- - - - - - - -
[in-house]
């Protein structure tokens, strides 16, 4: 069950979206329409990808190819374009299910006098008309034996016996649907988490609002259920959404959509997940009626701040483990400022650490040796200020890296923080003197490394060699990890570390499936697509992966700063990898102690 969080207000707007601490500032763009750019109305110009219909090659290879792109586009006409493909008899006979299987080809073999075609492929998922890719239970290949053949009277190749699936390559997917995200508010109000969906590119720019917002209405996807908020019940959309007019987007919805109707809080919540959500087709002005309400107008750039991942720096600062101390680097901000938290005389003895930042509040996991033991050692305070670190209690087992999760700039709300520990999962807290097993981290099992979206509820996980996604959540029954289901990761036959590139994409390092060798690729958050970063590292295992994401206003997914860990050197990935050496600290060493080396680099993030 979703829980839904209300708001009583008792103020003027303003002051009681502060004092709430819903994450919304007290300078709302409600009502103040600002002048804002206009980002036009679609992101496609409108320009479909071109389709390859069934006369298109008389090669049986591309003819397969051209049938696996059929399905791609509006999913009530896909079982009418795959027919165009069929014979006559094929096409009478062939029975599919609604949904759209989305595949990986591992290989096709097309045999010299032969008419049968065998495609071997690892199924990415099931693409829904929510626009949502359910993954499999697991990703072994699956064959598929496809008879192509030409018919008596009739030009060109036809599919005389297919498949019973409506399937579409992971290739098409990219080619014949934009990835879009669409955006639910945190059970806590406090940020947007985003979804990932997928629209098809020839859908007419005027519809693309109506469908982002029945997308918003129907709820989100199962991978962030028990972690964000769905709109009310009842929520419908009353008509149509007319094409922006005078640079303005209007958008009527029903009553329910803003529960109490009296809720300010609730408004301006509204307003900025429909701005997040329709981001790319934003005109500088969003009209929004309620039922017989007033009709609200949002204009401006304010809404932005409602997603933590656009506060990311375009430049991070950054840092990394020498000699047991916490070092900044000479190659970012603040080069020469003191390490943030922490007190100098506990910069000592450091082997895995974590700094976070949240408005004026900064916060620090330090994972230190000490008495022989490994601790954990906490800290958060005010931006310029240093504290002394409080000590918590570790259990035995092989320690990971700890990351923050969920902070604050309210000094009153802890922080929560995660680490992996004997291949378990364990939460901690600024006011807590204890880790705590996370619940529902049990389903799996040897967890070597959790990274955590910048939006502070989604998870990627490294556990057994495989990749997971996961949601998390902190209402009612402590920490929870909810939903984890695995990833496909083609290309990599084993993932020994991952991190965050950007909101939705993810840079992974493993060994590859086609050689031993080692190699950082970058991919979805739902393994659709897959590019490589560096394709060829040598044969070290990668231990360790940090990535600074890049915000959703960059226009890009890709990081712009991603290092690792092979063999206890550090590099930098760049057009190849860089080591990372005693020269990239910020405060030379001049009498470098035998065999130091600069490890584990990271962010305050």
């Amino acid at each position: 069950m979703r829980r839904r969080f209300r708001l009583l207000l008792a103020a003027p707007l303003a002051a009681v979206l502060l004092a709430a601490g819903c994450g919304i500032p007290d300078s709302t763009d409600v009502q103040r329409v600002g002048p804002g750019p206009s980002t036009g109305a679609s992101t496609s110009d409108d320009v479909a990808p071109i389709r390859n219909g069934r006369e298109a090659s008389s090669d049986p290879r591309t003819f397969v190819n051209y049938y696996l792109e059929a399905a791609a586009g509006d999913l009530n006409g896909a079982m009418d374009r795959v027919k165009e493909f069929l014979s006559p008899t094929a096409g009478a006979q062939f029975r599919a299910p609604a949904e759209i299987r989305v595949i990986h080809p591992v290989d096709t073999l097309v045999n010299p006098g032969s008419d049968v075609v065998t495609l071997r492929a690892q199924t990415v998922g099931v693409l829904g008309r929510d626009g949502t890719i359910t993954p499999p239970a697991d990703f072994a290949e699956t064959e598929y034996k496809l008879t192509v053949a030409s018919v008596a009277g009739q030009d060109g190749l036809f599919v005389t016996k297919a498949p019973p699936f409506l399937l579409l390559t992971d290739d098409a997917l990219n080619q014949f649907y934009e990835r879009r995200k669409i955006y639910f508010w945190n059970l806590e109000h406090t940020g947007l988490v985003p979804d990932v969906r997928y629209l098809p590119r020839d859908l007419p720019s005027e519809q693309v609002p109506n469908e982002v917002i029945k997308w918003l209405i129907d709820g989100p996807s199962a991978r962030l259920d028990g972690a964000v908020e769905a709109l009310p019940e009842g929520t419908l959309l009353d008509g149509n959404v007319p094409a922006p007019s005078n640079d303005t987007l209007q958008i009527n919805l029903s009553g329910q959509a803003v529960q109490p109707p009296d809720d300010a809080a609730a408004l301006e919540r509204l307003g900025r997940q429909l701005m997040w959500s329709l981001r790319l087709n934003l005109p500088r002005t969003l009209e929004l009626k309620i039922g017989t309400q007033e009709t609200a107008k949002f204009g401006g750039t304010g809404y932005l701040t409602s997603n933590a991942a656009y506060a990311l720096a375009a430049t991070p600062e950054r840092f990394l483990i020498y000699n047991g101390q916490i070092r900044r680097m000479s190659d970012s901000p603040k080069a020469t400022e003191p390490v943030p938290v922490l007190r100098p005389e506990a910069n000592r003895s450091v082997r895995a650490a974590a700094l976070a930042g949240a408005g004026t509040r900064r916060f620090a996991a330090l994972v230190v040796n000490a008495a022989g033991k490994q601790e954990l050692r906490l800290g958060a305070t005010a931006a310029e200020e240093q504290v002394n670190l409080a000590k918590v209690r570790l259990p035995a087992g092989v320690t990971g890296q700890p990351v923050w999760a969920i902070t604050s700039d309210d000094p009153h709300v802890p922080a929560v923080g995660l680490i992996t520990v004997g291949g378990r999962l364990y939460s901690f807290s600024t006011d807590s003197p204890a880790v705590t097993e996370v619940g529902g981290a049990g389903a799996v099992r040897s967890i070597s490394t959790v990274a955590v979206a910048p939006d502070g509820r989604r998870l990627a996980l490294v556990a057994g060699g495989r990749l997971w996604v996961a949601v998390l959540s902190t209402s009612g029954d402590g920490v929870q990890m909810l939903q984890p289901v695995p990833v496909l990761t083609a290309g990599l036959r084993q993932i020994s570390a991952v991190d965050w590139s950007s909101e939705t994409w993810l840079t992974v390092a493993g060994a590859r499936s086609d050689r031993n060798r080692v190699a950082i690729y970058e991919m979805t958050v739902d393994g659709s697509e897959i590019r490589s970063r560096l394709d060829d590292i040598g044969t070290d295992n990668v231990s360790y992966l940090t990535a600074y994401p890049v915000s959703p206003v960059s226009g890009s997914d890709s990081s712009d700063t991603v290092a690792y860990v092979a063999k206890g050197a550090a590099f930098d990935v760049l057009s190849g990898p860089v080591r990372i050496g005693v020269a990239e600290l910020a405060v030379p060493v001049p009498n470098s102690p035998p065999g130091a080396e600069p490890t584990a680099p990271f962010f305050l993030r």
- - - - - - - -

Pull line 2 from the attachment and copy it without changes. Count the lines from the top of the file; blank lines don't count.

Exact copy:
């Protein structure tokens, strides 16, 4: 069950979206329409990808190819374009299910006098008309034996016996649907988490609002259920959404959509997940009626701040483990400022650490040796200020890296923080003197490394060699990890570390499936697509992966700063990898102690 969080207000707007601490500032763009750019109305110009219909090659290879792109586009006409493909008899006979299987080809073999075609492929998922890719239970290949053949009277190749699936390559997917995200508010109000969906590119720019917002209405996807908020019940959309007019987007919805109707809080919540959500087709002005309400107008750039991942720096600062101390680097901000938290005389003895930042509040996991033991050692305070670190209690087992999760700039709300520990999962807290097993981290099992979206509820996980996604959540029954289901990761036959590139994409390092060798690729958050970063590292295992994401206003997914860990050197990935050496600290060493080396680099993030 979703829980839904209300708001009583008792103020003027303003002051009681502060004092709430819903994450919304007290300078709302409600009502103040600002002048804002206009980002036009679609992101496609409108320009479909071109389709390859069934006369298109008389090669049986591309003819397969051209049938696996059929399905791609509006999913009530896909079982009418795959027919165009069929014979006559094929096409009478062939029975599919609604949904759209989305595949990986591992290989096709097309045999010299032969008419049968065998495609071997690892199924990415099931693409829904929510626009949502359910993954499999697991990703072994699956064959598929496809008879192509030409018919008596009739030009060109036809599919005389297919498949019973409506399937579409992971290739098409990219080619014949934009990835879009669409955006639910945190059970806590406090940020947007985003979804990932997928629209098809020839859908007419005027519809693309109506469908982002029945997308918003129907709820989100199962991978962030028990972690964000769905709109009310009842929520419908009353008509149509007319094409922006005078640079303005209007958008009527029903009553329910803003529960109490009296809720300010609730408004301006509204307003900025429909701005997040329709981001790319934003005109500088969003009209929004309620039922017989007033009709609200949002204009401006304010809404932005409602997603933590656009506060990311375009430049991070950054840092990394020498000699047991916490070092900044000479190659970012603040080069020469003191390490943030922490007190100098506990910069000592450091082997895995974590700094976070949240408005004026900064916060620090330090994972230190000490008495022989490994601790954990906490800290958060005010931006310029240093504290002394409080000590918590570790259990035995092989320690990971700890990351923050969920902070604050309210000094009153802890922080929560995660680490992996004997291949378990364990939460901690600024006011807590204890880790705590996370619940529902049990389903799996040897967890070597959790990274955590910048939006502070989604998870990627490294556990057994495989990749997971996961949601998390902190209402009612402590920490929870909810939903984890695995990833496909083609290309990599084993993932020994991952991190965050950007909101939705993810840079992974493993060994590859086609050689031993080692190699950082970058991919979805739902393994659709897959590019490589560096394709060829040598044969070290990668231990360790940090990535600074890049915000959703960059226009890009890709990081712009991603290092690792092979063999206890550090590099930098760049057009190849860089080591990372005693020269990239910020405060030379001049009498470098035998065999130091600069490890584990990271962010305050």